Sub-Antarctic seal saved in the nick of time

  • 04 October 2013 | Ann Kunz

Animal behaviourist Nikhiel Singh feeds Minion

Word must be getting around among the local seal population about uShaka Sea World’s outstanding rehabilitation facilities, with yet another seal arriving at the facility in the past week in dire straits.

This time it was a young male sub-Antarctic fur seal rescued by KZN Wildlife staff on a Port Edward beach, a long way from his home off Marion Island, which lies 1920km southeast of Cape Town.

The seal was underweight and had sustained injuries to its flipper and lower back, possibly as a result of a shark bite.

When he arrived on 28 September 2013 at uShaka Sea World, the seal was given intravenous fluids and his wounds were treated with topical antibiotics.

For three days the seal’s fate hung in the balance as he was dehydrated and weak. However, he soon turned the corner and has perked up considerably and gained about 5kg, largely due to “eating up a storm”, according to his carers.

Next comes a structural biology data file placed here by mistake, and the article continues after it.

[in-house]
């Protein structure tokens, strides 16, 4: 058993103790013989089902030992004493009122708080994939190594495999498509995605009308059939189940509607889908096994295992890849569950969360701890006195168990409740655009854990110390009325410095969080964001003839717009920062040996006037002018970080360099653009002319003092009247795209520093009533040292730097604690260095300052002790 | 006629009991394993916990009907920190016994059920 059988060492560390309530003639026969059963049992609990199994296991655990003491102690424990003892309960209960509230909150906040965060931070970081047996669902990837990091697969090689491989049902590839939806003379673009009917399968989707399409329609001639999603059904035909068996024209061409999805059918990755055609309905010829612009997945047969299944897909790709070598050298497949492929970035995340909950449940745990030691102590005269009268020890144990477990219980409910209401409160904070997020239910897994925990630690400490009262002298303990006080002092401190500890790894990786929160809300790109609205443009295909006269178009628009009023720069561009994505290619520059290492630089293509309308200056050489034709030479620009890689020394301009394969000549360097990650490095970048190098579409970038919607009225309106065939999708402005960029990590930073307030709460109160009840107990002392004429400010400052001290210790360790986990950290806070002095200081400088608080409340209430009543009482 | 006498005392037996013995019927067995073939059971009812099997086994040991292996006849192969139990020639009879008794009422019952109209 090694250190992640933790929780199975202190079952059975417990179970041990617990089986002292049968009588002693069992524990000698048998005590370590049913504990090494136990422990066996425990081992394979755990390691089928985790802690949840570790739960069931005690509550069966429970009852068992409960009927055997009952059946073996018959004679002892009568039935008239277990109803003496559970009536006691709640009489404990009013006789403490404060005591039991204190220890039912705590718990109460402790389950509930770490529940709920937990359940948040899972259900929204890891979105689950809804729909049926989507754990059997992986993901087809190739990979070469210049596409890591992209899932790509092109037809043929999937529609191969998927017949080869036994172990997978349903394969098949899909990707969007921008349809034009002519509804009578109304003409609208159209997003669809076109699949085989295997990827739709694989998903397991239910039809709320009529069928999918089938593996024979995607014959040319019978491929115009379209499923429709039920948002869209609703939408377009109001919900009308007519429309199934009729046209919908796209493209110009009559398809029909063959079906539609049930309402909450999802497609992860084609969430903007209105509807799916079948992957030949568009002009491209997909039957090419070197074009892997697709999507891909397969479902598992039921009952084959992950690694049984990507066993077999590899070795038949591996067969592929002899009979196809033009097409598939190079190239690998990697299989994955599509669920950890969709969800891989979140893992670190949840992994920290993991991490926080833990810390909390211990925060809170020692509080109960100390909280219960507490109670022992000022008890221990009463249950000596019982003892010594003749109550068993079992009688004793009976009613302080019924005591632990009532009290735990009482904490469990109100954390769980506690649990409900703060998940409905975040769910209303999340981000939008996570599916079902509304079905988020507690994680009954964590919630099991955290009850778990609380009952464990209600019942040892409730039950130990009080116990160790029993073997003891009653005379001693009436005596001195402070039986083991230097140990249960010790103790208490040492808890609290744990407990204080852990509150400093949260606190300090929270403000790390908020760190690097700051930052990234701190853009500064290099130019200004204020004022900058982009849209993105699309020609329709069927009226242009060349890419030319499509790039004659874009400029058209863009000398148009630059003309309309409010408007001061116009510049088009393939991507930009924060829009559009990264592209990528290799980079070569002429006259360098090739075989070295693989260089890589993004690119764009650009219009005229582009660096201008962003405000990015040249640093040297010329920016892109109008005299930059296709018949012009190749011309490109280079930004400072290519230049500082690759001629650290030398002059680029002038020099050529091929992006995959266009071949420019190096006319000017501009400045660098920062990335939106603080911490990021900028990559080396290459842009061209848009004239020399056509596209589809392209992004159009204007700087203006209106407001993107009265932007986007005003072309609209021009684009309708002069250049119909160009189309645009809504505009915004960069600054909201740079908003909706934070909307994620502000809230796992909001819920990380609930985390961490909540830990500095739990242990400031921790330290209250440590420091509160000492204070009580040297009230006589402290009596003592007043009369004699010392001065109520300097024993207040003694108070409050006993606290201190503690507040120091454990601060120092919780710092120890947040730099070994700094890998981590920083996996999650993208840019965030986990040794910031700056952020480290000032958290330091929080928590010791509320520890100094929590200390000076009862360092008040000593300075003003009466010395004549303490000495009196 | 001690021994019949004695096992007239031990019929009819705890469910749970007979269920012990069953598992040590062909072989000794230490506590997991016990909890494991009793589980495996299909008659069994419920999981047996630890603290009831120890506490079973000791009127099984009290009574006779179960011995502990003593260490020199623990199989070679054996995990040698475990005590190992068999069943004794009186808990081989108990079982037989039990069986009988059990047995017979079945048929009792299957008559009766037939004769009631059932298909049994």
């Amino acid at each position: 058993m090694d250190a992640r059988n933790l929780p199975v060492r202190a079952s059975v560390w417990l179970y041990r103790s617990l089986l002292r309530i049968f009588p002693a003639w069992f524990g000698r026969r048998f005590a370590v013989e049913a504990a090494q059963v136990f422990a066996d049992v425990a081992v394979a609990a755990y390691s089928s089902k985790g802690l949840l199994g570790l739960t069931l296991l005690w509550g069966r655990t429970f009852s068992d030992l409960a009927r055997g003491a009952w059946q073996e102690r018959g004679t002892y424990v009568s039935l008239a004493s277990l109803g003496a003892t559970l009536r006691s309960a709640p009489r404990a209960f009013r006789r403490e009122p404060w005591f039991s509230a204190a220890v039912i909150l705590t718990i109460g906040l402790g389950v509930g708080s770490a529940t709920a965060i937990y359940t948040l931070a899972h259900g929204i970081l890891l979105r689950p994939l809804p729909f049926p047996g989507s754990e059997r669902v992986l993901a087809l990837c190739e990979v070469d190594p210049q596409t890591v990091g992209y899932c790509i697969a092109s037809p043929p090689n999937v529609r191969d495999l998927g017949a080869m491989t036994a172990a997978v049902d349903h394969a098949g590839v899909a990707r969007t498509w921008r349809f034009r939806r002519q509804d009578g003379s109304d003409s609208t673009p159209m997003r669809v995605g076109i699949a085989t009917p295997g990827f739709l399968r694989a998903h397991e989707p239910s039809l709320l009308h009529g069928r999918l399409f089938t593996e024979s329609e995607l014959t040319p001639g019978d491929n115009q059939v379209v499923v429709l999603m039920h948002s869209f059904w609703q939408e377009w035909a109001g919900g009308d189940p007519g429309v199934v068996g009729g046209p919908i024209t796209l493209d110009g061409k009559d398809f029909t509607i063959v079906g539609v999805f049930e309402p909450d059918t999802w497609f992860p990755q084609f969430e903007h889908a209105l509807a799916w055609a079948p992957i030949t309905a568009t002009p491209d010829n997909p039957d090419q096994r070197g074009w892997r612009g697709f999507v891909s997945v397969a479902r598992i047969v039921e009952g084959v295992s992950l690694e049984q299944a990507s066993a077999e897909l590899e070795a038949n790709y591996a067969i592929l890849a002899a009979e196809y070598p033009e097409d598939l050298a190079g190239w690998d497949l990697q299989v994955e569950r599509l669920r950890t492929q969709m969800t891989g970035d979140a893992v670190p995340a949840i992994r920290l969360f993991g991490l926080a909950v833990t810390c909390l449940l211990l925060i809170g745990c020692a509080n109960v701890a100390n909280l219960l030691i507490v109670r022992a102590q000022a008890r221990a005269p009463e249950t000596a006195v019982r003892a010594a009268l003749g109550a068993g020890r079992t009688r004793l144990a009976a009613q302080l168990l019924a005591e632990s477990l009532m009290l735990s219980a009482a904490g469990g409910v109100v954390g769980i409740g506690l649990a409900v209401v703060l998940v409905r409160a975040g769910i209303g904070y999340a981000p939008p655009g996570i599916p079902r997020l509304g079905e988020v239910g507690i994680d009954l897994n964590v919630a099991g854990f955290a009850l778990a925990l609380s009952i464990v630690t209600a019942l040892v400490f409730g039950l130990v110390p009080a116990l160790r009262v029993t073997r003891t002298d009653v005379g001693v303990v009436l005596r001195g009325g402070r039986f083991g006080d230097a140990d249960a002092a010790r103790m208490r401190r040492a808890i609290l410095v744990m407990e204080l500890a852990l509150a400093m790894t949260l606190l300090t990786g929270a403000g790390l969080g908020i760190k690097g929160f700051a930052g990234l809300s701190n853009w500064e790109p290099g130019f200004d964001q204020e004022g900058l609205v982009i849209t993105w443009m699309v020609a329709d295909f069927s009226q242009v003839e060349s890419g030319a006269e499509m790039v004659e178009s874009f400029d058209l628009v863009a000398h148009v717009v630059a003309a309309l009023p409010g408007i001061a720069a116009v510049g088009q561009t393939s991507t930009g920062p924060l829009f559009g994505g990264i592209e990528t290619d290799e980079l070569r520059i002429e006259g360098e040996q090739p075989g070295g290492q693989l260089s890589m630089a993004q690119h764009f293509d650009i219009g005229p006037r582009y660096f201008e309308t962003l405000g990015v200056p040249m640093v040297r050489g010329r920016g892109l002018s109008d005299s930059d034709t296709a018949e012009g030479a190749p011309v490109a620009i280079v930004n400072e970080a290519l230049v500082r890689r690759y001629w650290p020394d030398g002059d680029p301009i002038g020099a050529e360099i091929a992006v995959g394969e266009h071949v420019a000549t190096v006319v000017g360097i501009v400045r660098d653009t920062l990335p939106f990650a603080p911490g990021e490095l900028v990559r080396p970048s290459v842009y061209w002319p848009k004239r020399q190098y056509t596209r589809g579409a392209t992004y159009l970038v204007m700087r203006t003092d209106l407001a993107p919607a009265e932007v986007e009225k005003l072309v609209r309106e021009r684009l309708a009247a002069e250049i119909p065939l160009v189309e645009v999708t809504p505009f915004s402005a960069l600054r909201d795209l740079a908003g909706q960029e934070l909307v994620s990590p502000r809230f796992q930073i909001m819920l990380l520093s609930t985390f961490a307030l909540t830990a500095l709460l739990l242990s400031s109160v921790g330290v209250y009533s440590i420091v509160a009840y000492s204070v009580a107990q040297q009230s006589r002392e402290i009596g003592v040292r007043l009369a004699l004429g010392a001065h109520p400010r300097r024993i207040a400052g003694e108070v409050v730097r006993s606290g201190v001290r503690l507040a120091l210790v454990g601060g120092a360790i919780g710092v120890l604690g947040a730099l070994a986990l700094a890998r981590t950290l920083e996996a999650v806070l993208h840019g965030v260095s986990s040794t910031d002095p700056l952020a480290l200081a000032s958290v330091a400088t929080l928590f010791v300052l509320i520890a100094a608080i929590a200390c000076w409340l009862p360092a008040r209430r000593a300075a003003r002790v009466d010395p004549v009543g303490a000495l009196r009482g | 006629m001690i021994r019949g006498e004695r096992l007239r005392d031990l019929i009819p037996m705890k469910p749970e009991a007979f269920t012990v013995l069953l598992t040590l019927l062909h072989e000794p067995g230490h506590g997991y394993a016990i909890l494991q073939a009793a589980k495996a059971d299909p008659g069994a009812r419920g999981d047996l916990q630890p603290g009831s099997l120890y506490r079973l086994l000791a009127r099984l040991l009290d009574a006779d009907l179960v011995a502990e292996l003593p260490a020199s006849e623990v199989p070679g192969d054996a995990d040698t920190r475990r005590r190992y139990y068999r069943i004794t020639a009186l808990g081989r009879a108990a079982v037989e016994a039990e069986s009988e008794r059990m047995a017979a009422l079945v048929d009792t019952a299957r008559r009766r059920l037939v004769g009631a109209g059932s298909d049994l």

The seal has been named Minion because he is tiny compared to southern elephant seal Selso – also in rehabilitation – and resident Cape fur seals, or southern fur seals, as they are now called.

Minion the sub-Antarctic seal

Selso the southern elephant seal

Minion is being fed on pilchards, hake and cuttlefish to fatten him up. He also received gelatine to boost his fluid intake, and early blood test results are good.

Once both seals have gained sufficient weight, uShaka Sea World plans to release Minion and Selso together along the continental shelf off Port Elizabeth, which is their natural feeding ground.

Selso currently weighs 163kg, but needs to reach his goal weight of 180kg before being deemed ready for release, while Minion has quite a bit of eating to do before he’s strong enough to survive in the wild.

Each year between 10 and 20 sub-Antarctic fur seals come to rest on KwaZulu-Natal beaches between June and August before heading off on their long journey home. Seals that arrive at public beaches are usually relocated to a quieter spot to rest and recuperate under expert care.

Minion’s discovery is unusual so late in the year, but fortunately he received the necessary treatment and care that will see him set off soon with another chance at life.

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